Don't Call Me Baby (Consequences) by Laurie Depp
|Don't Call Me Baby (Consequences) by Laurie Depp|
|Reviewer: Zoe Page|
|Summary: Nanny Katie gets more than she bargained for when she goes to work for a celeb family with some deep, dark secrets.|
|Buy? Yes||Borrow? Yes|
|Pages: 256||Date: October 2007|
|Publisher: Hodder Children's Books|
Katie is a newly qualified nanny when she lands her dream job, looking after the two children of Britain's latest It couple, a footballer and his high-profile wife. If you can skip past the unlikeliness of it (why would people in that position hire an inexperienced 18 year old to watch the kids?) you might be surprised by how interesting and well-written this book is. It shouldn't be a surprise, though, if I first tell you that this book has all the ingredients for a top read: a likeable heroine, a fish-out-of-water story about a small town girl trying to take on London, a dubious ex-boyfriend and some colourful characters, especially the WAGs. Add in some serious skeletons in the closet, a group of loose-lipped friends and some persistent tabloid journalists, and that simple nanny job is not looking so simple anymore. Looking after the children is one thing, but sampling goody bags, going shoe shopping with the boss and trying to keep a family together were certainly not in the job description.
I thought the story did well to keep me interested from day one of the interview process right through the first year in the job. After a while you could imagine it becoming a bit dull - tales of things the kids have been up to, what they've said, where they've been - but the special family Katie is working for means there are all sorts of anecdotes not related to the care of the children, be it a description of their plush mansion, or tales of the other staff they have. I also thought the story was realistic, and Katie's previous job au pairing in Italy at age 17 mirrored exactly one of my previous jobs of, um, au pairing in Italy at age 17.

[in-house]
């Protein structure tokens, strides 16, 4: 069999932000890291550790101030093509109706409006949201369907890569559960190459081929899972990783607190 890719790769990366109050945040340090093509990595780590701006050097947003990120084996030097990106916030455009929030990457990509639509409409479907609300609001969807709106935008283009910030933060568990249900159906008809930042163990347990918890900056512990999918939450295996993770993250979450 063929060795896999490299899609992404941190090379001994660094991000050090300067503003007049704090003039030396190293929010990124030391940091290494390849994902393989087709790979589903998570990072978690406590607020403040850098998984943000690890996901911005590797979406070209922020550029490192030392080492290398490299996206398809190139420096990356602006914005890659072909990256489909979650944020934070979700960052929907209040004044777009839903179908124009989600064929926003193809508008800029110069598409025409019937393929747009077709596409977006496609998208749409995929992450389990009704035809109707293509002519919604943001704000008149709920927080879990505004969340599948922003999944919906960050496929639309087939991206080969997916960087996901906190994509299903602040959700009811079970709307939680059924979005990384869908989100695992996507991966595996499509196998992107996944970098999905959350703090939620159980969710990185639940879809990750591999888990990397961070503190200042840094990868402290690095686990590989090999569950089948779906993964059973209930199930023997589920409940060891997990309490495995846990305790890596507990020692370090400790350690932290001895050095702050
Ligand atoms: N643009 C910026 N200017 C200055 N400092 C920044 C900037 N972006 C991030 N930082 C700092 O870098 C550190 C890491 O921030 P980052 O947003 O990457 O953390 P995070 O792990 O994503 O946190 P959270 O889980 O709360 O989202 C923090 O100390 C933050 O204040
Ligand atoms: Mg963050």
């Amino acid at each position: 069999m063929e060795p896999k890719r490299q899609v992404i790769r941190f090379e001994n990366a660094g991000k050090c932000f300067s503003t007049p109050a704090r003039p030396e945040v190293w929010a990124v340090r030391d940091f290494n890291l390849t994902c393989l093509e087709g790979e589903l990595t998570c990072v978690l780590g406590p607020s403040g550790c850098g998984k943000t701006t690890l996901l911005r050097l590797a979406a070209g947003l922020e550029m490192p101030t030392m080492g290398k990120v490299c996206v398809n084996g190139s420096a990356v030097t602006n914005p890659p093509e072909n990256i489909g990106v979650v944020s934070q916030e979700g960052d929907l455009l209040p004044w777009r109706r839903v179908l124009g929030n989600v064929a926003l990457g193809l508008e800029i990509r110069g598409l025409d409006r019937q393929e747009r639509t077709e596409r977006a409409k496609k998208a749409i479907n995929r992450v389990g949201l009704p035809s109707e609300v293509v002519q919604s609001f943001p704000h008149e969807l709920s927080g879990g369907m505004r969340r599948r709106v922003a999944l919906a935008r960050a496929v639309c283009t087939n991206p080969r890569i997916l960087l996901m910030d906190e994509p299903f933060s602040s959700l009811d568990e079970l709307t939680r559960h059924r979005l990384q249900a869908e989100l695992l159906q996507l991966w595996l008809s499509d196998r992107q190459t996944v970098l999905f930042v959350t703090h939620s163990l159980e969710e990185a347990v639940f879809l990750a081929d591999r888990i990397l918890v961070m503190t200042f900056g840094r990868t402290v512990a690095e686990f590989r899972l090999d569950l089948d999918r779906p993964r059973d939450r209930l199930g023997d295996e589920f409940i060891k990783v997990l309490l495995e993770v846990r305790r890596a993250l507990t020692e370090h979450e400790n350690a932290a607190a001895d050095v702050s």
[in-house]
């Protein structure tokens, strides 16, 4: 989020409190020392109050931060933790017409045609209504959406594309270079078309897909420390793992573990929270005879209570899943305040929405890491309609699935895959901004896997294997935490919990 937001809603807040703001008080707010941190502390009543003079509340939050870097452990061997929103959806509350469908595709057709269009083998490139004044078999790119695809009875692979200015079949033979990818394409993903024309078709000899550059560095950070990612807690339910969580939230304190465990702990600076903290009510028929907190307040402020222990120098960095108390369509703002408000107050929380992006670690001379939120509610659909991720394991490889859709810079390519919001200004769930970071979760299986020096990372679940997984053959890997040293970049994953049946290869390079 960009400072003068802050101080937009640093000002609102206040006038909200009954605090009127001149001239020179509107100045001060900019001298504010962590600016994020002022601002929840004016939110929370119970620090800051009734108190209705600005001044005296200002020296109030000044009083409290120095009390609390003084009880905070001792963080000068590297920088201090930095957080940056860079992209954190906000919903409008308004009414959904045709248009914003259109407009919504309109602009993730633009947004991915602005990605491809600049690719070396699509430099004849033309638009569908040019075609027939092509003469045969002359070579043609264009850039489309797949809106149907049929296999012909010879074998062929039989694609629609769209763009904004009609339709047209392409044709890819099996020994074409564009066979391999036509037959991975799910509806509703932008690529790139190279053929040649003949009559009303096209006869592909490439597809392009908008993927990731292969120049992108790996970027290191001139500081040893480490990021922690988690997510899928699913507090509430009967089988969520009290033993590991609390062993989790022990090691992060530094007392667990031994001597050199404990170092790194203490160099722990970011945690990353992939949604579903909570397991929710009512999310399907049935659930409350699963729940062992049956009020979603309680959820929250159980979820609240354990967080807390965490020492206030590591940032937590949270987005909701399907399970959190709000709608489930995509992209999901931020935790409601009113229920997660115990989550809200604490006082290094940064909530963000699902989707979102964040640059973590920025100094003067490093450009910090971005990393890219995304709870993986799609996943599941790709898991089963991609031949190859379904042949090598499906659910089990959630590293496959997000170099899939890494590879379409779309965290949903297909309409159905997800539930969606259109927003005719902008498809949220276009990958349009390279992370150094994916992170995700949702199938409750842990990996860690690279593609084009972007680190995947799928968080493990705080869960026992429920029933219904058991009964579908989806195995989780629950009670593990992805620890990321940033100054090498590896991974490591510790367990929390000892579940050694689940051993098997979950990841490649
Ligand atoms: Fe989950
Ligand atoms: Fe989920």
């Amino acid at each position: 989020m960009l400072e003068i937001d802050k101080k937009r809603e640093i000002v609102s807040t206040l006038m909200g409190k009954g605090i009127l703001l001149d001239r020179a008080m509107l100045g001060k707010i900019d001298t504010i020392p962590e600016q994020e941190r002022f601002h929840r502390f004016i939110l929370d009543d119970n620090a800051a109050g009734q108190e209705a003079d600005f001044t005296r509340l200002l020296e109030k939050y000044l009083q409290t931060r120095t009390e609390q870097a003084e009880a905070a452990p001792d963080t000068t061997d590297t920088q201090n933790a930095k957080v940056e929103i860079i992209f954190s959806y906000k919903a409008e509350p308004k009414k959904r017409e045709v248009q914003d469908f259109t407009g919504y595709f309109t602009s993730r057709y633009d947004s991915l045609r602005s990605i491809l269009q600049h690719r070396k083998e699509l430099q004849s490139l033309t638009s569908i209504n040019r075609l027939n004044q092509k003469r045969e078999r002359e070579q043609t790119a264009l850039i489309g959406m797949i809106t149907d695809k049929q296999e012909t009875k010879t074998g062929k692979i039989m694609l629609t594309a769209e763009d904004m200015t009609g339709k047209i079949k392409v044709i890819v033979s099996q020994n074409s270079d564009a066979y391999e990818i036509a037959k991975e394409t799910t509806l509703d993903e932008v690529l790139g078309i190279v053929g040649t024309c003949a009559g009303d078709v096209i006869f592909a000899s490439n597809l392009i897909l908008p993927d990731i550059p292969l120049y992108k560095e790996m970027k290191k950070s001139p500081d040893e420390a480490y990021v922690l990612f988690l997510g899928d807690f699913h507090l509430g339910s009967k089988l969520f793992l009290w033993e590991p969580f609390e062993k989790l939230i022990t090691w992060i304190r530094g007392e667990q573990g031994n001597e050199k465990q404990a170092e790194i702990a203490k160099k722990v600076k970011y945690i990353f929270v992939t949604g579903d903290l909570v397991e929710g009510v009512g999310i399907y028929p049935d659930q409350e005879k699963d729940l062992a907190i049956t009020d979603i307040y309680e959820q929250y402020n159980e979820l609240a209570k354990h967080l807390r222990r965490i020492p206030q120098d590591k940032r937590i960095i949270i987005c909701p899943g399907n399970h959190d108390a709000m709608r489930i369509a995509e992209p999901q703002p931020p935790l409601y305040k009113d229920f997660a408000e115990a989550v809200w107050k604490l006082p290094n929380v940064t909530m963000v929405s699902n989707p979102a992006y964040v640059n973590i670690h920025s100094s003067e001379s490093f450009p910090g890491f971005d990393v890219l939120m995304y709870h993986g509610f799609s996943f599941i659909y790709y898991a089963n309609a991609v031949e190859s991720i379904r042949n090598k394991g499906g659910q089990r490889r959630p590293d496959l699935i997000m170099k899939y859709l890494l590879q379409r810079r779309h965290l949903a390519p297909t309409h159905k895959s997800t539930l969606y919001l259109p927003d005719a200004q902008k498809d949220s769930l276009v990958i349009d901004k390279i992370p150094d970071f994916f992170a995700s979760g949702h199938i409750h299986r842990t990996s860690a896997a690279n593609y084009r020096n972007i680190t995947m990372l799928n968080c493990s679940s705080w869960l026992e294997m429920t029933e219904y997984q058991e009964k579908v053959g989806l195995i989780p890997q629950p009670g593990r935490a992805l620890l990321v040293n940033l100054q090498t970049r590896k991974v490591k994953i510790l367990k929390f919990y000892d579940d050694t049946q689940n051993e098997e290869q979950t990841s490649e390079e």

Katie is a nice, normal girl who is the sort of 18 year old you could imagine most parents being happy for their children to be - she has a decent job, she doesn't smoke or drink or party to excess, she has honest values, she doesn't even get down and dirty with her on-again off-again boyfriend. The book is fun because you get to see this weird and wonderful new world of celebdom through some very normal and sometimes quite naïve eyes.
This is the first book in a series, and though I've not read the others I get the impression that each one is going to follow the lives of a different teenager and the actions and consequences in their lives - at the end of this book, a photo is taken which is the link in to the next book, The Camera Never Lies about a young photographer.
Thank you to the publishers for supplying this book. It's definitely one for those who like Heat etc as the chapters are littered with "articles" on the couple. For another look at the footballer / WAG lifestyle, you might enjoy The WAG's Diary. If you're interested in the Nanny and the celebrity lifestyle then you might also enjoy The Nanny by Melissa Nathan.
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